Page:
Sulky-pulling horse 'pushed far too fast' before collapsing on busy road
WARNING: Upsetting content
The ISPCA is preparing to launch an investigation after a video emerged showing a sulky-pulling horse collapsing after it is pushed along an Irish road.
The footage, captured by an Independent.ie reader near Bohernabreena, South Dublin on Sunday, shows the animal pulling a sulky along a road.
A car is filmed driving close behind and then pulling up alongside the animal.
But just seconds later the horse collapses on the tarmac causing the vehicle to brake sharply.
The person who filmed the incident, said: "I first started recording as the driver of car was driving erratically and I was full sure there would be an accident. Pretty sure they were trying to figure out the speed of the horse.
"The horse was clearly being pushed far too fast and could have ended up causing an accident or even have injured itself."
Conor Dowling, Chief Inspector Irish Society for the Prevention of Cruelty to Animals (ISPCA), said the footage was upsetting adding that they would now like to investigate the matter.
"It does raise again, the use and misuse of sulky on public roads. We do see a lot of welfare issues associated with the practice. Sometimes when the animal is seriously injured they are just discarded.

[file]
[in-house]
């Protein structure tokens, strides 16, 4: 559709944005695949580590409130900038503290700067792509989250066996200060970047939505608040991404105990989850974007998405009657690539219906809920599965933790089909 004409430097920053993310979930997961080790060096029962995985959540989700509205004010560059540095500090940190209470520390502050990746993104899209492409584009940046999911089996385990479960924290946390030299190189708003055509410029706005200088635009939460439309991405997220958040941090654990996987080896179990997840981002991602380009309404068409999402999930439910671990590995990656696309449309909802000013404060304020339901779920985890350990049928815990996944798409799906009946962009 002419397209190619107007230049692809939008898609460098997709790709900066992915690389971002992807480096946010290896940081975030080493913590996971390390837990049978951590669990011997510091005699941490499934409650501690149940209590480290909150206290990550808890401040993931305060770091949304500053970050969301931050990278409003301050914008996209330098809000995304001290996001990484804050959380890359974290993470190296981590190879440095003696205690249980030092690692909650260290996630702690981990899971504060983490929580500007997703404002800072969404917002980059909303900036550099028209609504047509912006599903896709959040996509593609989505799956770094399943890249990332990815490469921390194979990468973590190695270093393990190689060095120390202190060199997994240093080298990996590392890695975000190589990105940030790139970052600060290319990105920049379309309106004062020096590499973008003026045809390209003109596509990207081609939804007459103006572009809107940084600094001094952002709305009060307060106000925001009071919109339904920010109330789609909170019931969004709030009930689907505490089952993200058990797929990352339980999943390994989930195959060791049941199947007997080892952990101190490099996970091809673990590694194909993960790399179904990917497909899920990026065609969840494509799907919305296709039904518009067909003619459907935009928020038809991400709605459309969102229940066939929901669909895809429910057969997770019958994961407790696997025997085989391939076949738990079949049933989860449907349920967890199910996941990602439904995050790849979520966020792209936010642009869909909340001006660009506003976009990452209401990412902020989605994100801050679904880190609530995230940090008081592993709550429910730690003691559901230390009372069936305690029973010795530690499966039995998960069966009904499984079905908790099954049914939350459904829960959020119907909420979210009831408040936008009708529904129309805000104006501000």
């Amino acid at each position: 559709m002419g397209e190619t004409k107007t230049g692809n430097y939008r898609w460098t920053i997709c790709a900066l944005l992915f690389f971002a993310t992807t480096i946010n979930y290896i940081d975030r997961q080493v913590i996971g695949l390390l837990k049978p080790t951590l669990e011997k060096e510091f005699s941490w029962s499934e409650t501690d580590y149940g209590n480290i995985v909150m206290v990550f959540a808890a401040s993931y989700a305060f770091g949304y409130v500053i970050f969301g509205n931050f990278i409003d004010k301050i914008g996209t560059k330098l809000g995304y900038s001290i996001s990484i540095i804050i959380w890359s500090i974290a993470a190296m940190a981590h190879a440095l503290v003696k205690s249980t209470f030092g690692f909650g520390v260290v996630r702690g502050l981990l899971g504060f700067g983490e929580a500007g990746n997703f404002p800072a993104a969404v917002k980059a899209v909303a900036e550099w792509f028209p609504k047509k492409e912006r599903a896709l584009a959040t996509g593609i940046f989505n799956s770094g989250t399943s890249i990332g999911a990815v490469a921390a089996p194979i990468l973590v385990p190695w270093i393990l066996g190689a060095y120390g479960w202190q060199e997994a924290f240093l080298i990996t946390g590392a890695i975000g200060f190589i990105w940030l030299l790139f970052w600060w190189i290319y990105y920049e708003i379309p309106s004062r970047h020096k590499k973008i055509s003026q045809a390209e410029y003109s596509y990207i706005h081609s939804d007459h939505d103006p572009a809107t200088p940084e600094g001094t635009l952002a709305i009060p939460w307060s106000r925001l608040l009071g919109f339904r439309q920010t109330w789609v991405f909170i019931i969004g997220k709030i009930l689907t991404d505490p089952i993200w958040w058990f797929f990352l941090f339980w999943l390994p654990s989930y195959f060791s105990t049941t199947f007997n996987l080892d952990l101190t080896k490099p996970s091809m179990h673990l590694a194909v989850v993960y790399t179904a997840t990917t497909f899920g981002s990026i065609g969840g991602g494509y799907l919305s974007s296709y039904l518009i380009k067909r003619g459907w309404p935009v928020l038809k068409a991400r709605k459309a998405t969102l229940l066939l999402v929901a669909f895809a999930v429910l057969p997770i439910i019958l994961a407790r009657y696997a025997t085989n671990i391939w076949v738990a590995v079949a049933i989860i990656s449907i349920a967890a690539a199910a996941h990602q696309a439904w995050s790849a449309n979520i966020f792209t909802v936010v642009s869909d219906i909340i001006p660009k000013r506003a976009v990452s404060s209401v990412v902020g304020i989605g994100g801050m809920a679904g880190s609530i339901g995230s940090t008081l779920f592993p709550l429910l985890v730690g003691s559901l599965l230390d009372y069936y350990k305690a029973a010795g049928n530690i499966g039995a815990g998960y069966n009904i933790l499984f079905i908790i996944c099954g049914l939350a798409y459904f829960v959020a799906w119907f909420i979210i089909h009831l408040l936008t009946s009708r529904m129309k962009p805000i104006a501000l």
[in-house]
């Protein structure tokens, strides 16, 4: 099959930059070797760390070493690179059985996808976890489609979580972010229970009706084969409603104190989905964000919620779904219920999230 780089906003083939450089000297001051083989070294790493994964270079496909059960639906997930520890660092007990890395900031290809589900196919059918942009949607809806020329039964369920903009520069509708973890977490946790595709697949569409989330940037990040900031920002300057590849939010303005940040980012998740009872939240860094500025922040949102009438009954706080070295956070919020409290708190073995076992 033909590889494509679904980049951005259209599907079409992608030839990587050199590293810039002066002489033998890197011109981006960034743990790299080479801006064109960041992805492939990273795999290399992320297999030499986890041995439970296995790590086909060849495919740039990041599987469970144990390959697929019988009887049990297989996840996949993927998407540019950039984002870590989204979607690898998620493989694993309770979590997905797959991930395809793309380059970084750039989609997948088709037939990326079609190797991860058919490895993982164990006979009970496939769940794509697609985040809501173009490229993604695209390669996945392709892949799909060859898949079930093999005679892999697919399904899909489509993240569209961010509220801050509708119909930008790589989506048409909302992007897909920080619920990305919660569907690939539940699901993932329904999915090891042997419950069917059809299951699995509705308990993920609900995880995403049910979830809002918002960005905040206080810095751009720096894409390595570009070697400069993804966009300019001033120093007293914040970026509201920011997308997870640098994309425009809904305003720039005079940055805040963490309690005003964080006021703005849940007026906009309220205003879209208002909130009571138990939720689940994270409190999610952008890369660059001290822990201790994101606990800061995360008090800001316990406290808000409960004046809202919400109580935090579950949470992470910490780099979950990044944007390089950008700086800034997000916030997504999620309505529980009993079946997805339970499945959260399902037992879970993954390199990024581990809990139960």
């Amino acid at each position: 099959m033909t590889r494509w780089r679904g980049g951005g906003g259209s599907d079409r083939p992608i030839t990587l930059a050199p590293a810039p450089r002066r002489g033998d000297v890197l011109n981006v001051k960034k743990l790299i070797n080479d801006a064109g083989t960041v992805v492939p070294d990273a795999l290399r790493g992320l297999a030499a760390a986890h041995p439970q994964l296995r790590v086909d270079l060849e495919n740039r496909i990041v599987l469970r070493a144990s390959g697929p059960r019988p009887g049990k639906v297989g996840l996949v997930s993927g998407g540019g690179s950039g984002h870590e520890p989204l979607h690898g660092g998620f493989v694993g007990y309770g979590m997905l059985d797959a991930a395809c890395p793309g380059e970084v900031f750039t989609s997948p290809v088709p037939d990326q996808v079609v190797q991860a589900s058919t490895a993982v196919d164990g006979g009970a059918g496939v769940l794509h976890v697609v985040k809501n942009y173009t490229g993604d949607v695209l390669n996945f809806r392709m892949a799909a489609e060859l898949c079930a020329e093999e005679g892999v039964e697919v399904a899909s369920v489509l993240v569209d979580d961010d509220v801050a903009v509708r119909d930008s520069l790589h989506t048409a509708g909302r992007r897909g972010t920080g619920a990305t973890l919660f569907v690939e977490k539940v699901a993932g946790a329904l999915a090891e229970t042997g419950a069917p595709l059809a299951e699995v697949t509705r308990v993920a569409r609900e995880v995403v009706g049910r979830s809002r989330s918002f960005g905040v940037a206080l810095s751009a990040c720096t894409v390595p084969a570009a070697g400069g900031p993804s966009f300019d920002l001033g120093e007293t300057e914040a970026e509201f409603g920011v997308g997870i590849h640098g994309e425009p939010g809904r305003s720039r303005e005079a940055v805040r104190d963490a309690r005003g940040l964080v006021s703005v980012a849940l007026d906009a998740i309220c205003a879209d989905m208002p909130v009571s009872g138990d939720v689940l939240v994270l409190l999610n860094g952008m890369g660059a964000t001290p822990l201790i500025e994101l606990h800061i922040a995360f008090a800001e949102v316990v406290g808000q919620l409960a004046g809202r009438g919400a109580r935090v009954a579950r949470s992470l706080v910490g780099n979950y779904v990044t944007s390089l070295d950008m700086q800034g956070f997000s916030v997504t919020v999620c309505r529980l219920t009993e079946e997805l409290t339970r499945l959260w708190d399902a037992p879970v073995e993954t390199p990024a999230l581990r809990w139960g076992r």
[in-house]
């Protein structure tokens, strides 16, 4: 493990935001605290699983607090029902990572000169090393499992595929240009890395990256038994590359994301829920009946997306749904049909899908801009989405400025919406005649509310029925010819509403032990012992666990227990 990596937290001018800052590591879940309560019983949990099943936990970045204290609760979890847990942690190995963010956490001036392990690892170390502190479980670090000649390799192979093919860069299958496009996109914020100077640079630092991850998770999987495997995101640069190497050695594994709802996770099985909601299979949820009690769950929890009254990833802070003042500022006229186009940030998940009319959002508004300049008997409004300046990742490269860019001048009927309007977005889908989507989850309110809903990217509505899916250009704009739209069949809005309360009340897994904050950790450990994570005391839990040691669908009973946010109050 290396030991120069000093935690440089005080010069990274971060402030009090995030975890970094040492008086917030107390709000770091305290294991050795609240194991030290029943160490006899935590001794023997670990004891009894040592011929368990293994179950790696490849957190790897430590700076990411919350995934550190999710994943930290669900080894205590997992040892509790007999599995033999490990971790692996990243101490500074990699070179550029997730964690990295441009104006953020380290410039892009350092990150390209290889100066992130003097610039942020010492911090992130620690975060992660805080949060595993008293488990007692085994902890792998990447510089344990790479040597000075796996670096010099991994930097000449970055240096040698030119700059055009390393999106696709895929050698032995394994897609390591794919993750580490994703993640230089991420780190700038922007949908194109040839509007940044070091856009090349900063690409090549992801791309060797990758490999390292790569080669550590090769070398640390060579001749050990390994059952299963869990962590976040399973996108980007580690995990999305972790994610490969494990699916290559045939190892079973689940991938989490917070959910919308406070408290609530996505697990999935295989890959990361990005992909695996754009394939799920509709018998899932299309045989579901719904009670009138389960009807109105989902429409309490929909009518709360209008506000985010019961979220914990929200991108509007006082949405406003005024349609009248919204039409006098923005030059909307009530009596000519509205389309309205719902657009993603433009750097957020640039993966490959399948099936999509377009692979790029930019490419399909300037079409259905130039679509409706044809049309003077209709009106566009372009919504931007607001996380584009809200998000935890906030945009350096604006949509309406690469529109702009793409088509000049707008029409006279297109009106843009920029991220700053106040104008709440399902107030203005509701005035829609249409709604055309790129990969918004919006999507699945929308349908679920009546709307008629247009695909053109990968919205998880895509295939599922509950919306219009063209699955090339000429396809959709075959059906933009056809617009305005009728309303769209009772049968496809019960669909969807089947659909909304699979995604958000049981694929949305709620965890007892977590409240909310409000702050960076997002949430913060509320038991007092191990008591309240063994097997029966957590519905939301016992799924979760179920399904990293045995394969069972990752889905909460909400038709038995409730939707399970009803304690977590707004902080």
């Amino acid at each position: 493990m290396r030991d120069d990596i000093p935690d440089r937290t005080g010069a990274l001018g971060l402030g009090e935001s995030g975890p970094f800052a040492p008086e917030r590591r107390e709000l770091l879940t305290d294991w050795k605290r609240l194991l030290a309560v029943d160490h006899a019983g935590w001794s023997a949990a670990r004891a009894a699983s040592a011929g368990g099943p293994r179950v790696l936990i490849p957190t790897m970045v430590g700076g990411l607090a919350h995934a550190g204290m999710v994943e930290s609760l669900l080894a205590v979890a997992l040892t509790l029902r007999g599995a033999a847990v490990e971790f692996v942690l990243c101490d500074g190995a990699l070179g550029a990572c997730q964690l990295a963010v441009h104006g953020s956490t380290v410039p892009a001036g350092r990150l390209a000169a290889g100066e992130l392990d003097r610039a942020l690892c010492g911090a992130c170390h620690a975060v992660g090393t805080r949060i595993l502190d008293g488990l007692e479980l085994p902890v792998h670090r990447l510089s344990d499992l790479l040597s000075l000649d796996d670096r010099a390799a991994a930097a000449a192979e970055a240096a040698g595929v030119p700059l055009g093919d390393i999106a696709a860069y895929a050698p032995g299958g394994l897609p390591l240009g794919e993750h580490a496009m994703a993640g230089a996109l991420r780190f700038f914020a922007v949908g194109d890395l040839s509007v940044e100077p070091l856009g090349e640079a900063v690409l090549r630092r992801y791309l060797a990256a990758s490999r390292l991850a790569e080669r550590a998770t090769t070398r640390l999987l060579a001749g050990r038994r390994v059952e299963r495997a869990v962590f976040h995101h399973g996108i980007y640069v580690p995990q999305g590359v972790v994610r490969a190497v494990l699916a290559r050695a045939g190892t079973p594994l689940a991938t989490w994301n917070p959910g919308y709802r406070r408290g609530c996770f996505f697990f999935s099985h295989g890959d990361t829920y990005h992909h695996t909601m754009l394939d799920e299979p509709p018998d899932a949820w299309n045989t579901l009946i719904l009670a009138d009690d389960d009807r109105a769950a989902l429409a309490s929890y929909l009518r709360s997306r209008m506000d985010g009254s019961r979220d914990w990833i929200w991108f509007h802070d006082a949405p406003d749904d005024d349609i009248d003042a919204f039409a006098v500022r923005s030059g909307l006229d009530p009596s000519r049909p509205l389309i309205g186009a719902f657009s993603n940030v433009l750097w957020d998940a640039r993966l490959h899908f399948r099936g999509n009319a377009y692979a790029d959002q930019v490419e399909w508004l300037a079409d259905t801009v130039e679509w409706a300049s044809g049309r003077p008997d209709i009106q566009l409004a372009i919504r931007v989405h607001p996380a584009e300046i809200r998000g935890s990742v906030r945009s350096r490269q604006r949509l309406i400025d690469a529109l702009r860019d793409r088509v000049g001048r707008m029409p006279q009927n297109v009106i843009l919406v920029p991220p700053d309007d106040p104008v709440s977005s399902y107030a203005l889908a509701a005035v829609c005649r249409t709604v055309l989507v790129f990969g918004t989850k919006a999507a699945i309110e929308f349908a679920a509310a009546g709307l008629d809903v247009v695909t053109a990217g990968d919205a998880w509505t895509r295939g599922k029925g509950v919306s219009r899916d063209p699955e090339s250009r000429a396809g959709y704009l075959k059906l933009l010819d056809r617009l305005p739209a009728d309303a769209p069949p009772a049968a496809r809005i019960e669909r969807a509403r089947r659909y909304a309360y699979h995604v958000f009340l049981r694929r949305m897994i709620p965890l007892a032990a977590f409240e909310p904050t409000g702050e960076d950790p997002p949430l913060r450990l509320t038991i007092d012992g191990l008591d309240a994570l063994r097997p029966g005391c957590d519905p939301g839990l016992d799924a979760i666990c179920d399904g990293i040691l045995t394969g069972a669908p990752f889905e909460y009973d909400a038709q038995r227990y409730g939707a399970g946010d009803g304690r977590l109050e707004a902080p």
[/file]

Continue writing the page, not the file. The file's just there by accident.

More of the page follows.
"This symptomatic of the problem we have in Ireland with too many horses. They are seen by some as a disposable commodity so people will abuse them."
Mr Dowling said: "It is possible that the car is forcing it to go faster and also it could be recording the speed the horse is doing."
He explained that they have seen problems in the past with the sulky training adding that they have also seen horses attached to vehicles and then "pulled along".
"We see a lot of the problems with young light animals. We have seen foals at 6-8 months that have been put under harness, this is not safe or responsible."
He added that incidents like this could also cause a serious road traffic accident.
"We would like to investigate this video and identify the horse involved. It's quite likely the horse suffered a serious injury and may need treatment."